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What to Expect When Your Cat is in Labor

Reviewed by Dr. Peter Kintzer, DVM, DACVIM on Thursday, April 2, 2015
Posted June 17, 2014 in Cat Diseases & Conditions A-Z

(Editor's Note, Dr. Peter Kintzer: Given the large number of homeless dogs available for adoption that would be wonderful pets and companions, very careful thought and serious deliberation should be undertaken before electing to breed your dog. Please consider adoption and click here for more information>)

In the first part of this two part posting we talked about supporting your cat during her pregnancy including trying to have a clear idea of her due date and how many kittens are on the way. Now we will talk about helping her through the big event itself.

How do you know your cat is in labor?
As we discussed in part one, towards the end of your cat’s pregnancy you should be taking her rectal temperature every day waiting for a sudden drop below 99 degrees.  

When labor begins, most cats pant and vocalize and may become restless and pace around like they are looking for something. You can try to make your cat comfortable where you would like her to have her kittens (you may have a box or an area already set up), but don’t force the issue. If she chooses a different location, you should just support her there. You don’t want to upset her or disrupt her labor at this point.Kitten in someone's hands

In the second stage of labor, contractions become stronger and more visible and you may note a small amount of clear, tan or blood-tinged vaginal discharge. Note that it is perfectly normal for kittens to be born either head first or back-end first. Either way; according to Canine and Feline Reproduction, by Margaret Kustritz; once contractions are seen, a kitten should be born within four hours. If your cat’s pushing hard, a kitten should be passed within 30 minutes.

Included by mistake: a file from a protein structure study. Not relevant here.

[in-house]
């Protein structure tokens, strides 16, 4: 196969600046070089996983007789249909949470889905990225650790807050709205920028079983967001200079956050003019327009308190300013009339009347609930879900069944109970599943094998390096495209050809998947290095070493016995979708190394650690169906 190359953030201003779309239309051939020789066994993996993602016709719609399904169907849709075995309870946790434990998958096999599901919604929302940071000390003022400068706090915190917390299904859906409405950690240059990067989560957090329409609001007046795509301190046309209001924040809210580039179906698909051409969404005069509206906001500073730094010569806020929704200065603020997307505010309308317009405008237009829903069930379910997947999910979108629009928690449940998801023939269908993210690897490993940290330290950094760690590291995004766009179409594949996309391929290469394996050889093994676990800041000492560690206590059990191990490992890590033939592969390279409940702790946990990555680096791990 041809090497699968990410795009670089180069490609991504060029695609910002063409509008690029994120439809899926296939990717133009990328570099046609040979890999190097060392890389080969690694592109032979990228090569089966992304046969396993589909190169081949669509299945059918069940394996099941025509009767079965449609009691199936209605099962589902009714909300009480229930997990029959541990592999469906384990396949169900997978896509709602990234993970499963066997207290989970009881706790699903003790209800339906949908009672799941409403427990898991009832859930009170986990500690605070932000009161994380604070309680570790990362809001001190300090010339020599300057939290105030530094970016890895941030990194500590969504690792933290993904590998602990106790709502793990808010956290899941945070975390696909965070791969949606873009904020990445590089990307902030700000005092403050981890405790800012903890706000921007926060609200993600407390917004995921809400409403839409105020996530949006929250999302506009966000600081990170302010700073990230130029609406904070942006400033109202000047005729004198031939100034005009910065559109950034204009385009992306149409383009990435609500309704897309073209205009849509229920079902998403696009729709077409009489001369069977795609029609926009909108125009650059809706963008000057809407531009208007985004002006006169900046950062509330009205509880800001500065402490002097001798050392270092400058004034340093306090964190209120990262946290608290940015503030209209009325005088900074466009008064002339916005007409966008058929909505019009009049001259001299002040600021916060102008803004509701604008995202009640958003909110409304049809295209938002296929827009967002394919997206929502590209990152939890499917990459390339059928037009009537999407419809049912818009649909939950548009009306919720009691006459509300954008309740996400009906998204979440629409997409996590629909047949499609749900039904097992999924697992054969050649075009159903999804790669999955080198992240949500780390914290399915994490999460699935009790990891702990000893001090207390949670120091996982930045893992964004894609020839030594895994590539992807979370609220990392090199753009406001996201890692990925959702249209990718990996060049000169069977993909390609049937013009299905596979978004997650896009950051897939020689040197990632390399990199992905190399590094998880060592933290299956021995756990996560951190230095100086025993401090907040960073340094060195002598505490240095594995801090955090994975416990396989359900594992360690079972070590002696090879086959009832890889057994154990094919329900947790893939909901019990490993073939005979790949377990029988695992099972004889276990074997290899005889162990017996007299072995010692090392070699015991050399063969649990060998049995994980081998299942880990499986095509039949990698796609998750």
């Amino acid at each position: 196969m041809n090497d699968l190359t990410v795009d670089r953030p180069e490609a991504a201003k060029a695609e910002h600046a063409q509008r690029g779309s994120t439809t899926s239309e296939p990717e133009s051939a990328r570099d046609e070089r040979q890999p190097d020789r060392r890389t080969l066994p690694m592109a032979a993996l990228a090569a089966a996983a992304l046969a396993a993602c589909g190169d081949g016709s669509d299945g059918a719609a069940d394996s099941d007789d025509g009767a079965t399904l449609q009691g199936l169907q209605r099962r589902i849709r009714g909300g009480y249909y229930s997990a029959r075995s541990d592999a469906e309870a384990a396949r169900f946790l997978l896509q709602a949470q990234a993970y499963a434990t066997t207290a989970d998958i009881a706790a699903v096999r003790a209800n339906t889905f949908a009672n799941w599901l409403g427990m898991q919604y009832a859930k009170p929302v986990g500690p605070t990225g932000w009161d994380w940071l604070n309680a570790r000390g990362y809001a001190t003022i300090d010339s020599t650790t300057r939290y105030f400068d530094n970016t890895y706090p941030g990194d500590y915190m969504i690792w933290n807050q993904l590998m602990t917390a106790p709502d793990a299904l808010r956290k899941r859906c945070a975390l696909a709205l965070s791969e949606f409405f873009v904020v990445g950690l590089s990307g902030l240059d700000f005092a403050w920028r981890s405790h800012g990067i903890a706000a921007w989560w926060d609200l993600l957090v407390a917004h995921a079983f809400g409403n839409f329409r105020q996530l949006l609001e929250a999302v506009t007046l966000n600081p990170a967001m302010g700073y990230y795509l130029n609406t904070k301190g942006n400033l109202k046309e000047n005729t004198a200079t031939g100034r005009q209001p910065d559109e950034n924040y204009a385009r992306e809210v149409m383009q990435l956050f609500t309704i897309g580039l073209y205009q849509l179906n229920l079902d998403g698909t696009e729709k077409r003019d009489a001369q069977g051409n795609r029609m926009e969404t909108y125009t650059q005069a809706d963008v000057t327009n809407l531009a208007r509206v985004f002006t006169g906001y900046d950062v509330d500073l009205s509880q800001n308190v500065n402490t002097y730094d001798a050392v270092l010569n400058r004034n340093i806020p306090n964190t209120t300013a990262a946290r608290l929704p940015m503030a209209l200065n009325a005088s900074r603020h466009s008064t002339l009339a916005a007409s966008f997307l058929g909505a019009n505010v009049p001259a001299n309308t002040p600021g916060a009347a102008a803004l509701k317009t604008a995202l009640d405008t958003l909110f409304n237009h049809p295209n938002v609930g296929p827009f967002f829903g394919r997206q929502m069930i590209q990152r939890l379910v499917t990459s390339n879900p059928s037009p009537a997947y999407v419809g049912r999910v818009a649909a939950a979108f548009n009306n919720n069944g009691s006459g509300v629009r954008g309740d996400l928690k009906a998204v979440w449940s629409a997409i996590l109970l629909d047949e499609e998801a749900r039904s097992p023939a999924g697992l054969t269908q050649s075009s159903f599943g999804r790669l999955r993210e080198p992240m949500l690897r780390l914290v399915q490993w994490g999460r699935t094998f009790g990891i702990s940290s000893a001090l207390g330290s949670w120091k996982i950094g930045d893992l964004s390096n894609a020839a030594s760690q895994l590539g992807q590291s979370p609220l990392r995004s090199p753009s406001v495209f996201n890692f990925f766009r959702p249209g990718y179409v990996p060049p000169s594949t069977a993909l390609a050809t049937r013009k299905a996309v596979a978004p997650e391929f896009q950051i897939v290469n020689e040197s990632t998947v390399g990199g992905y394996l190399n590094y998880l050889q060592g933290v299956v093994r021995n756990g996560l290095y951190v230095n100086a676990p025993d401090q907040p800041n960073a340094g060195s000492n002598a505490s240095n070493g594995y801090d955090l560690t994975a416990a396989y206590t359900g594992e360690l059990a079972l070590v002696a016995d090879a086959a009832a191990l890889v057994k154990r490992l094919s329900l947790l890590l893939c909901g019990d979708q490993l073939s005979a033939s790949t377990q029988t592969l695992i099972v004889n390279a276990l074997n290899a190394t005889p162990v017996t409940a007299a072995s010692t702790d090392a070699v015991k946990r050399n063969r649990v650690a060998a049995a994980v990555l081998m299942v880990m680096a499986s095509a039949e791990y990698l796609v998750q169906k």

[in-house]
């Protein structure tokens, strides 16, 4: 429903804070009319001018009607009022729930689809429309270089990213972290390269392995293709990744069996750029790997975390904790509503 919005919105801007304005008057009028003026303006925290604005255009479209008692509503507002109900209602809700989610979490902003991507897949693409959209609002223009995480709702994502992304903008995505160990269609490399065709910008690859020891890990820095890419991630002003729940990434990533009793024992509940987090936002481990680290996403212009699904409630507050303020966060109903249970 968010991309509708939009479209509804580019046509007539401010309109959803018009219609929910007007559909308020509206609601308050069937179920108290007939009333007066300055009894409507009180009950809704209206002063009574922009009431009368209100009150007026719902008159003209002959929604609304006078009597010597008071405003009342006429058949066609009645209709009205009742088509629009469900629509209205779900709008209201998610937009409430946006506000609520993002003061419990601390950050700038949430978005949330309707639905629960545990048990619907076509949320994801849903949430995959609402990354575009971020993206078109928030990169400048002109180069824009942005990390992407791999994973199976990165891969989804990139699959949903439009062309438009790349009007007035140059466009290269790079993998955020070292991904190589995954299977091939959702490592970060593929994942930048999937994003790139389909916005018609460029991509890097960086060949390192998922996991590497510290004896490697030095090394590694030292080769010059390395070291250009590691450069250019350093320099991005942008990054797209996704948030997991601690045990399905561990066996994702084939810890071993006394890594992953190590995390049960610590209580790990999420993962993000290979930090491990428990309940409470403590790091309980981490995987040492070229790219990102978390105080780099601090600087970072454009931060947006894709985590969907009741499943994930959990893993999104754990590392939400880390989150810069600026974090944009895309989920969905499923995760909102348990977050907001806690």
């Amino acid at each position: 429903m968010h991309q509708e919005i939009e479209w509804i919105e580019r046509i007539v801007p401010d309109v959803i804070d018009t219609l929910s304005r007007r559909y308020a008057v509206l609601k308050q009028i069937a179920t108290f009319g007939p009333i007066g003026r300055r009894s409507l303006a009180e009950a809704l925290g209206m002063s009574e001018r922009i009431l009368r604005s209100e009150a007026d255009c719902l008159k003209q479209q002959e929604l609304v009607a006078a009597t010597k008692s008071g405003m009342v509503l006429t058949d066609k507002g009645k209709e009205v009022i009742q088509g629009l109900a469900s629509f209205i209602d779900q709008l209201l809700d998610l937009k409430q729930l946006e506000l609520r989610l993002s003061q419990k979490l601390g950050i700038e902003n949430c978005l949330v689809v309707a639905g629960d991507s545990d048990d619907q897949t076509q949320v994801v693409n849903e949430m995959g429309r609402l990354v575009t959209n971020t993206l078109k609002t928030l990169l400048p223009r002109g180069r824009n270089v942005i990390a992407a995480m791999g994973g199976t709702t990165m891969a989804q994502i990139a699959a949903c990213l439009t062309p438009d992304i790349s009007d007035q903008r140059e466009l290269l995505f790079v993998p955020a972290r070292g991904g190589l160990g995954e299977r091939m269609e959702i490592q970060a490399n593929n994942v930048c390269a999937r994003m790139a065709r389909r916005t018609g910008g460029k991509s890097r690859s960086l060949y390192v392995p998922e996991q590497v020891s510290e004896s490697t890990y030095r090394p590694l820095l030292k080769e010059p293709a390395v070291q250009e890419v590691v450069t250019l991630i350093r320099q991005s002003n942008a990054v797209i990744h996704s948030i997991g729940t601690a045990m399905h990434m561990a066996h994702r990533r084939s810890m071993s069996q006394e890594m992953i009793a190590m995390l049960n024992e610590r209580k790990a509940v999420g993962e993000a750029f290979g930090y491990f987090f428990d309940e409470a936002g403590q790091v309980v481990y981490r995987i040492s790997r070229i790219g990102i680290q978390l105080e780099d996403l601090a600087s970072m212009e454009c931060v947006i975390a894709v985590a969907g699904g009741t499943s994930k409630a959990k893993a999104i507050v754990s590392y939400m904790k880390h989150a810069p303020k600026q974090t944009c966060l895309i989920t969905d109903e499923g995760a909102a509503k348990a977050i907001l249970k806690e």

Third stage labor involves the expulsion of the placenta. Again, you need to be aware. Count to be sure your cat delivers the same number of placentas as she does kittens. Then, feel free to take away the placentas and dispose of them.

(Most cats are known to lick the newborns to remove the membranes and to stimulate breathing, but not all of them will. Kitten care is beyond the scope of this posting but by all means familiarize yourself with the procedures in case you do have to step in and care for the little ones.)

How do you know if there is a

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Mike has more than 35 years of experience in companion animal veterinary practice and is a valued member of IDEXX’s Pet Health Network team since 2013.